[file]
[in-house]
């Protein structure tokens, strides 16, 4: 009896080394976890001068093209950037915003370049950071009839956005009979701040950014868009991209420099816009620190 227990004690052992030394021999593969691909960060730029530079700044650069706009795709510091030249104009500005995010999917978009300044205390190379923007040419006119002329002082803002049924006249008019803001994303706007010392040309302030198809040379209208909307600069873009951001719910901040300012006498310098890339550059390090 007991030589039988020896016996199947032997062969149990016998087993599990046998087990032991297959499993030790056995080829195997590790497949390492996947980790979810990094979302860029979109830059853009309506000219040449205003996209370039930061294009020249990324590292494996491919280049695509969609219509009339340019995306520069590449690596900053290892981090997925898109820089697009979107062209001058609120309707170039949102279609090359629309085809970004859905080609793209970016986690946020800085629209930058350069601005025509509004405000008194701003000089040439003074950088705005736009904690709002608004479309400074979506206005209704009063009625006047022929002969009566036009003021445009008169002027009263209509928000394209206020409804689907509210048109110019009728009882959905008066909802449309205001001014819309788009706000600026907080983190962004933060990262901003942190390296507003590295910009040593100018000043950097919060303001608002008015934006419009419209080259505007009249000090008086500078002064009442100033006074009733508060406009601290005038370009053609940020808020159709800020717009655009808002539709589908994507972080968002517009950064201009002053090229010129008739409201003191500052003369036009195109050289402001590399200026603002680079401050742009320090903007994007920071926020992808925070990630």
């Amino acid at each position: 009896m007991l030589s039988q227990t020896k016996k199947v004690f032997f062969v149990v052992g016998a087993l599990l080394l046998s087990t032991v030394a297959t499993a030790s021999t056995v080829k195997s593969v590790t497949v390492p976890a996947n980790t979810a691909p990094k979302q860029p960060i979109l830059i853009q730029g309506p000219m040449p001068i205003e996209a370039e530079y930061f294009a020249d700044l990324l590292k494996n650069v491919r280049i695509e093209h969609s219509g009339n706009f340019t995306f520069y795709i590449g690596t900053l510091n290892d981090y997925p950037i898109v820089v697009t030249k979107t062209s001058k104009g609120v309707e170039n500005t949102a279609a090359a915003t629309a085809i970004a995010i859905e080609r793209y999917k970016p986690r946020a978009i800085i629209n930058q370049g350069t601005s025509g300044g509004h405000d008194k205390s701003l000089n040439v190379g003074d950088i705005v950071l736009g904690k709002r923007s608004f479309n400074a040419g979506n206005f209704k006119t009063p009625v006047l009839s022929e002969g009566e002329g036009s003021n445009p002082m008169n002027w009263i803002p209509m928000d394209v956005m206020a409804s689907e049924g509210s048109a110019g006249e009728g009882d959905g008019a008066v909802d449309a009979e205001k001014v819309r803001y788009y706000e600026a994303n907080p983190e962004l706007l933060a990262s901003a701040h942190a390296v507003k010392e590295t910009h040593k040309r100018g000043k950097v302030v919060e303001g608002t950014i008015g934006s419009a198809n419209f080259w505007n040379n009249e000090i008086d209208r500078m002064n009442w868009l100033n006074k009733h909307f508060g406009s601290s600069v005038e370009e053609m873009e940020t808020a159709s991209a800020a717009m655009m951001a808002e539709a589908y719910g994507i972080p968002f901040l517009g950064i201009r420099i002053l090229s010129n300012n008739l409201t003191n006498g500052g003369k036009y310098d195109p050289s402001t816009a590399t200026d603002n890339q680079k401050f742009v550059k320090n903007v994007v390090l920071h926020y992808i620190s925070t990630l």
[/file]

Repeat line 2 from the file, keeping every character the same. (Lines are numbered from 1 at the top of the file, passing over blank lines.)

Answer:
């Protein structure tokens, strides 16, 4: 009896080394976890001068093209950037915003370049950071009839956005009979701040950014868009991209420099816009620190 227990004690052992030394021999593969691909960060730029530079700044650069706009795709510091030249104009500005995010999917978009300044205390190379923007040419006119002329002082803002049924006249008019803001994303706007010392040309302030198809040379209208909307600069873009951001719910901040300012006498310098890339550059390090 007991030589039988020896016996199947032997062969149990016998087993599990046998087990032991297959499993030790056995080829195997590790497949390492996947980790979810990094979302860029979109830059853009309506000219040449205003996209370039930061294009020249990324590292494996491919280049695509969609219509009339340019995306520069590449690596900053290892981090997925898109820089697009979107062209001058609120309707170039949102279609090359629309085809970004859905080609793209970016986690946020800085629209930058350069601005025509509004405000008194701003000089040439003074950088705005736009904690709002608004479309400074979506206005209704009063009625006047022929002969009566036009003021445009008169002027009263209509928000394209206020409804689907509210048109110019009728009882959905008066909802449309205001001014819309788009706000600026907080983190962004933060990262901003942190390296507003590295910009040593100018000043950097919060303001608002008015934006419009419209080259505007009249000090008086500078002064009442100033006074009733508060406009601290005038370009053609940020808020159709800020717009655009808002539709589908994507972080968002517009950064201009002053090229010129008739409201003191500052003369036009195109050289402001590399200026603002680079401050742009320090903007994007920071926020992808925070990630």